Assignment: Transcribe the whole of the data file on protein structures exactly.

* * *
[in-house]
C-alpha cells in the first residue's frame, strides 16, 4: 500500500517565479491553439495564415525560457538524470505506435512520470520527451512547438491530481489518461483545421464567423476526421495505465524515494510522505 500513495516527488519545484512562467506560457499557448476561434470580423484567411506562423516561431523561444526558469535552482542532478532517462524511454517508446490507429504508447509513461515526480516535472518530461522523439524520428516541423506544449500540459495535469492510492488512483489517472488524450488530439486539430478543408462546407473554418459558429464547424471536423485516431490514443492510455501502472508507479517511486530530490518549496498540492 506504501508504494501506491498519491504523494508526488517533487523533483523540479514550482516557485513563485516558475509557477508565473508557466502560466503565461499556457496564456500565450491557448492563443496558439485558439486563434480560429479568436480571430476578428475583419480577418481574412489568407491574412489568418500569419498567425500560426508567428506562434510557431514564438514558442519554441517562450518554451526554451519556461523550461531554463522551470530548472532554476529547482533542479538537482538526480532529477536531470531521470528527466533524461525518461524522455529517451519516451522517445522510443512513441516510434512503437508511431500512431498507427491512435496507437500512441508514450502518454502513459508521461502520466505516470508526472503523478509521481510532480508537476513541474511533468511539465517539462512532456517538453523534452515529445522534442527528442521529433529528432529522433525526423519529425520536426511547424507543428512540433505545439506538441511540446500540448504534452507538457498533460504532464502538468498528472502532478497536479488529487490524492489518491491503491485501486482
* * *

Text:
[in-house]
C-alpha cells in the first residue's frame, strides 16, 4: 500500500517565479491553439495564415525560457538524470505506435512520470520527451512547438491530481489518461483545421464567423476526421495505465524515494510522505 500513495516527488519545484512562467506560457499557448476561434470580423484567411506562423516561431523561444526558469535552482542532478532517462524511454517508446490507429504508447509513461515526480516535472518530461522523439524520428516541423506544449500540459495535469492510492488512483489517472488524450488530439486539430478543408462546407473554418459558429464547424471536423485516431490514443492510455501502472508507479517511486530530490518549496498540492 506504501508504494501506491498519491504523494508526488517533487523533483523540479514550482516557485513563485516558475509557477508565473508557466502560466503565461499556457496564456500565450491557448492563443496558439485558439486563434480560429479568436480571430476578428475583419480577418481574412489568407491574412489568418500569419498567425500560426508567428506562434510557431514564438514558442519554441517562450518554451526554451519556461523550461531554463522551470530548472532554476529547482533542479538537482538526480532529477536531470531521470528527466533524461525518461524522455529517451519516451522517445522510443512513441516510434512503437508511431500512431498507427491512435496507437500512441508514450502518454502513459508521461502520466505516470508526472503523478509521481510532480508537476513541474511533468511539465517539462512532456517538453523534452515529445522534442527528442521529433529528432529522433525526423519529425520536426511547424507543428512540433505545439506538441511540446500540448504534452507538457498533460504532464502538468498528472502532478497536479488529487490524492489518491491503491485501486482